Considering what has happened in Australian politics over the past fortnight, Malcolm Turnbull might be grateful Monday’s Newspoll wasn’t worse. But let’s be straight, the poll was terrible for the Prime Minister.
This was Mr Turnbull’s 38th losing Newspoll, with the two party-preferred vote sitting at 51-49 in Labor’s favour for the fourth fortnight in a row.
The Coalition’s primary vote went down two points to 37 per cent, while Labor’s went down one point to 35. Both changes were within the poll’s margin of error.
But the real horror story for the Prime Minister was in the personal approval ratings. Satisfaction with Mr Turnbull dropped a whopping six points in a fortnight, leaving him with a net satisfaction rating of -19 while Bill Shorten’s net score improved one point to -24. Mr Turnbull also dropped four points as preferred PM.
We won’t know until we see subsequent polls whether this is an outlier or a troubling trend for Mr Turnbull. On the face of it, it looks troubling.
It’s no coincidence that the last time the Coalition had a big drop in the opinion polls, back in February, the Barnaby Joyce saga was playing out on our screens.
Last week, as Newspoll was preparing to survey voters on the weekend, we were forced to revisit that sorry tale with Mr Joyce promoting his tell-all book and unloading on the PM for saying stern things about his bad behaviour.
Then there was the big fizzer that was Friday’s meeting of the country’s energy ministers, which barely managed to take the next step in finding a way that everyone can agree upon to reduce power costs while cutting emissions. It may make good policy sense to take more time to develop the National Energy Guarantee, but voters were led to believe that Friday was a day for final decisions to be made. On that measure, the Turnbull government failed to deliver.
But, in looking at this week’s Newspoll, we should remember the Super Saturday by-elections took place two weeks ago. According to the Newspoll taken the same weekend, the PM’s personal approval ratings at the time were not fabulous but certainly better than they appear to be now. Could the big drop in the PM’s approval ratings be because he’s not shown a shred of contrition in response to the by-election outcomes, particularly the drubbing of the Coalition in Longman?
It’s traditional after a big protest vote has emerged at a by-election for the Prime Minister of the day to say “we hear you”, “we understand why you’re unhappy” and “we’ll change/do better”.
Mr Turnbull has done nothing of the sort. Instead, the PM and his colleagues went to great lengths to dismiss the swings against the government as nothing more than “the average” swing expected at any by-election.
This lack of humility was again on display in question time on Monday, even as the Opposition used its recently re-elected MPs to pepper the PM with questions about his spending priorities. Like a wind-up doll with a limited repertoire, Mr Turnbull and the Treasurer, Scott Morrison, simply kept harping on about the economic benefits that would (eventually) flow from promised tax cuts.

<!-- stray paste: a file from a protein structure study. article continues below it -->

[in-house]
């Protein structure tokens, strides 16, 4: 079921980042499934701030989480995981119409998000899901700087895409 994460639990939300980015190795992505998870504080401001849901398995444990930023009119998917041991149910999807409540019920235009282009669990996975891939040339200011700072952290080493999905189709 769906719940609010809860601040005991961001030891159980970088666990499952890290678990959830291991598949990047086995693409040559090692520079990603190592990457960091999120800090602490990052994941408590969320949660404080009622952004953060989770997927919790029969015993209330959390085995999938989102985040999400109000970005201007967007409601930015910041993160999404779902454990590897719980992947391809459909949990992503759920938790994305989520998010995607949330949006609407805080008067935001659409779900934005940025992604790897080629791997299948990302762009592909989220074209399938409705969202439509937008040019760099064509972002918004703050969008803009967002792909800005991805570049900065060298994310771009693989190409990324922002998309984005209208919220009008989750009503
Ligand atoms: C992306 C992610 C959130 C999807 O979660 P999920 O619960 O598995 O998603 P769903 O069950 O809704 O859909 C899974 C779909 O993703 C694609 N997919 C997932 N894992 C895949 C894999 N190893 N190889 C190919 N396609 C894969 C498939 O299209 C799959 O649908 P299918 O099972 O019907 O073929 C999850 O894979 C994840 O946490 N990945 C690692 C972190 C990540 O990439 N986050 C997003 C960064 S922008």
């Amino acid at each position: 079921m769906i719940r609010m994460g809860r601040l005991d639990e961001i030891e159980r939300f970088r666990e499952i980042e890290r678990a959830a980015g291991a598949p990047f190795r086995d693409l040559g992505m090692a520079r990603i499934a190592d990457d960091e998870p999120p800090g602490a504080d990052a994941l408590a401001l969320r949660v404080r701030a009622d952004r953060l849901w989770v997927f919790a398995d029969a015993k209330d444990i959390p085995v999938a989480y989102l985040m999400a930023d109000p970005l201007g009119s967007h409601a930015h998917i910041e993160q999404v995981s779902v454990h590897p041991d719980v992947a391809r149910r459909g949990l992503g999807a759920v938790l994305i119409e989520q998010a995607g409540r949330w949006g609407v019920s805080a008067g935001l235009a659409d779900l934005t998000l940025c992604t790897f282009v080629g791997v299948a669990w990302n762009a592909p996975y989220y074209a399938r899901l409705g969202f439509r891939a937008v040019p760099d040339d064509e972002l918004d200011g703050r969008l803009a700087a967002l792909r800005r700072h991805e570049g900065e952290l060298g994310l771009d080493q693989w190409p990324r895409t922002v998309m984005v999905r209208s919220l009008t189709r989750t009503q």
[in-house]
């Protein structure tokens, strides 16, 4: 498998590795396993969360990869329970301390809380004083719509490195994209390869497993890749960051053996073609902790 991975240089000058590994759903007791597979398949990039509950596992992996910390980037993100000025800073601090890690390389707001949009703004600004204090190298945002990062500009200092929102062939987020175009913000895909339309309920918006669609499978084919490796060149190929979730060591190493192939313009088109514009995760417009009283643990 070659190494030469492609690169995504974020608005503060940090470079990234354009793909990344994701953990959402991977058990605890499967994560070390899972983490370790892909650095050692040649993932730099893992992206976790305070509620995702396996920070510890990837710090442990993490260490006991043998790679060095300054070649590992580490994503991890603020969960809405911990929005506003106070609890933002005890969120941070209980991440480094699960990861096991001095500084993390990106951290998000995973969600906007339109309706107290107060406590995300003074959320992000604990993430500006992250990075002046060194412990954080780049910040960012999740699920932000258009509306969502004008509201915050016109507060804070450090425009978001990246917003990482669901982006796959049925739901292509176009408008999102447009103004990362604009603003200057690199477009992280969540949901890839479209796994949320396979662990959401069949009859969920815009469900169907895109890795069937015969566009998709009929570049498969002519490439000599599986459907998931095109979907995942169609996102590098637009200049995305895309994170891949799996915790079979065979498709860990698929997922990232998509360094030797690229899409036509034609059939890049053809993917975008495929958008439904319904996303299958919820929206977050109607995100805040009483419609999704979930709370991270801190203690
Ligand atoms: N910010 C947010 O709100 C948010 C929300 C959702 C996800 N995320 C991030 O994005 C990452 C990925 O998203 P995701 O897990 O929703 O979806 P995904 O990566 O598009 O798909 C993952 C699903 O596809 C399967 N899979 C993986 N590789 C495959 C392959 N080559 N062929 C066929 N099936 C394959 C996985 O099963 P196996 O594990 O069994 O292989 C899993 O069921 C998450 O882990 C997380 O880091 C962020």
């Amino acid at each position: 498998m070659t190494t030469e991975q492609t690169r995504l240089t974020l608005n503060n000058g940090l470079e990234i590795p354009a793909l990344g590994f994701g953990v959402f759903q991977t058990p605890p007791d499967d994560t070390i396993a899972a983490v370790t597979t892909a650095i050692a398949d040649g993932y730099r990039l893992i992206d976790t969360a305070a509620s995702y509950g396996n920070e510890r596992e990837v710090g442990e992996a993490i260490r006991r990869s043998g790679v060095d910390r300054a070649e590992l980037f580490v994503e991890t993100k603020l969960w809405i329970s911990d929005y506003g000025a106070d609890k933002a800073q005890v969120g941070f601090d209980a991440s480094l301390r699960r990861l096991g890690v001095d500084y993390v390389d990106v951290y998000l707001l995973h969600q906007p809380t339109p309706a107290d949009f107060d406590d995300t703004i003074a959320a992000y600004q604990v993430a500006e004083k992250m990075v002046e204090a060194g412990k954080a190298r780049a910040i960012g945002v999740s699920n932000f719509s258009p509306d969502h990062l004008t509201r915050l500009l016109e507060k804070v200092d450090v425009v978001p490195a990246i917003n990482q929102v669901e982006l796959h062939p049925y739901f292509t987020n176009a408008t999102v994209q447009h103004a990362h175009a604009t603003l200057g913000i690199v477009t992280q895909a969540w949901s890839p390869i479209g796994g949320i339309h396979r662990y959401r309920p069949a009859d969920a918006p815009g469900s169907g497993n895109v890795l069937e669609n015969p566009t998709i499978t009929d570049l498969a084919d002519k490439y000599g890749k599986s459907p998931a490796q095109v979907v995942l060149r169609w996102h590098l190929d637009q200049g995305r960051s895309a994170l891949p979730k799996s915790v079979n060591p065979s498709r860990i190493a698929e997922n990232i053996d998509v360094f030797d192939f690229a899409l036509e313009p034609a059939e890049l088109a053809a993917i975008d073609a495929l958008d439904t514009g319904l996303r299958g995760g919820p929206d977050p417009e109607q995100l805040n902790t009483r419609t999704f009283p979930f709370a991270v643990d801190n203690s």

This would have been a slap in the face for voters who lodged a protest vote against the government in the by-elections, but had still intended to vote for the Coalition at the federal election if it mended its ways. Their anger at Mr Turnbull’s seeming deafness to their message could be the reason for the slide in the PM’s approval. Of course this theory begs the question – why are voters unhappy and what do they want PM Turnbull to change?
It might not be enough for the government to scrap tax “handouts” for millionaires and the big end of town if voters actually want to see more improvements in hospitals, schools, pensions and the basic wage.
Cost of living is now the No.1 issue for voters, according to the latest Essential Poll on this question. It’s a real and pressing concern, not only for the low-income voters who traditionally support Labor, but also the middle-income voters who are traditionally swinging voters and whose incomes have not kept pace with their basic expenses.
Together, these two groups will decide which party wins the next federal election. Labor leader Bill Shorten has devoted a lot of time (and taxpayers’ dollars) to ensuring these voters feel consulted. Mr Shorten has reportedly made more than 50 trips to Queensland since the 2016 federal election, holding 18 town hall meetings in that state. He’s also reportedly visited another key state, Western Australia, 16 times over the same period.
Meanwhile, Malcolm Turnbull doesn’t appear to have anything like a similar campaign aimed at making real connections with actual voters. This is a serious flaw in the Coalition’s campaign strategy, and no amount of whinging about the resources available to Labor will change it.
In fact, there’s only one thing that Mr Turnbull could do to address what appears to be foreshadowed in this week’s Newspoll – that the last Liberal voters are preparing to abandon the sinking ship.
The PM must find at least a shred of humility within himself and genuinely apologise to the Australian people for not listening to the protest made in Longman. He must also make an obvious effort to make the necessary changes to address voter concerns.
The PM might believe that Tony Abbott lurking at the back of the Coalition party room is his biggest problem. But it’s the wrath of the scorned voter that should really be occupying his mind.